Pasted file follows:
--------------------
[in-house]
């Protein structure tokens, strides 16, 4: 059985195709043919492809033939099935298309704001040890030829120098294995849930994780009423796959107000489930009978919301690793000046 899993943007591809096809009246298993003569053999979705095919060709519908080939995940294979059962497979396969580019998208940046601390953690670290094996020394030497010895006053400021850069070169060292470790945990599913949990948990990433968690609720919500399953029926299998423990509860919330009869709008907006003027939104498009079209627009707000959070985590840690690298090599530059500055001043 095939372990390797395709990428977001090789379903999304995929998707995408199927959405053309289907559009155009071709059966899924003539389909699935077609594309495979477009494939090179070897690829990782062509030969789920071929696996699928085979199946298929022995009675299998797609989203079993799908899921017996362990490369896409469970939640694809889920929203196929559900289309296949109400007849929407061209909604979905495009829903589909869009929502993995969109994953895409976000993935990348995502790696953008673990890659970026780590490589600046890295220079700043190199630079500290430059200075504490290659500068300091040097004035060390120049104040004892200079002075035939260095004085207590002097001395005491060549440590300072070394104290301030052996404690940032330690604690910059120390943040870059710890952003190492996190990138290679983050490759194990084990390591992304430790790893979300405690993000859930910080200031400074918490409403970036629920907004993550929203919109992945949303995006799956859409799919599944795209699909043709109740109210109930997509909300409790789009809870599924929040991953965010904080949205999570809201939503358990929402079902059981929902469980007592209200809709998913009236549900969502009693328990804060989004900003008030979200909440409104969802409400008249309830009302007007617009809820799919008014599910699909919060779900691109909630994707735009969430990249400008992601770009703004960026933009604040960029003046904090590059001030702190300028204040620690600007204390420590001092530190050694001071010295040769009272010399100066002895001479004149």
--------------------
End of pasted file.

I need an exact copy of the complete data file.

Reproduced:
[in-house]
């Protein structure tokens, strides 16, 4: 059985195709043919492809033939099935298309704001040890030829120098294995849930994780009423796959107000489930009978919301690793000046 899993943007591809096809009246298993003569053999979705095919060709519908080939995940294979059962497979396969580019998208940046601390953690670290094996020394030497010895006053400021850069070169060292470790945990599913949990948990990433968690609720919500399953029926299998423990509860919330009869709008907006003027939104498009079209627009707000959070985590840690690298090599530059500055001043 095939372990390797395709990428977001090789379903999304995929998707995408199927959405053309289907559009155009071709059966899924003539389909699935077609594309495979477009494939090179070897690829990782062509030969789920071929696996699928085979199946298929022995009675299998797609989203079993799908899921017996362990490369896409469970939640694809889920929203196929559900289309296949109400007849929407061209909604979905495009829903589909869009929502993995969109994953895409976000993935990348995502790696953008673990890659970026780590490589600046890295220079700043190199630079500290430059200075504490290659500068300091040097004035060390120049104040004892200079002075035939260095004085207590002097001395005491060549440590300072070394104290301030052996404690940032330690604690910059120390943040870059710890952003190492996190990138290679983050490759194990084990390591992304430790790893979300405690993000859930910080200031400074918490409403970036629920907004993550929203919109992945949303995006799956859409799919599944795209699909043709109740109210109930997509909300409790789009809870599924929040991953965010904080949205999570809201939503358990929402079902059981929902469980007592209200809709998913009236549900969502009693328990804060989004900003008030979200909440409104969802409400008249309830009302007007617009809820799919008014599910699909919060779900691109909630994707735009969430990249400008992601770009703004960026933009604040960029003046904090590059001030702190300028204040620690600007204390420590001092530190050694001071010295040769009272010399100066002895001479004149």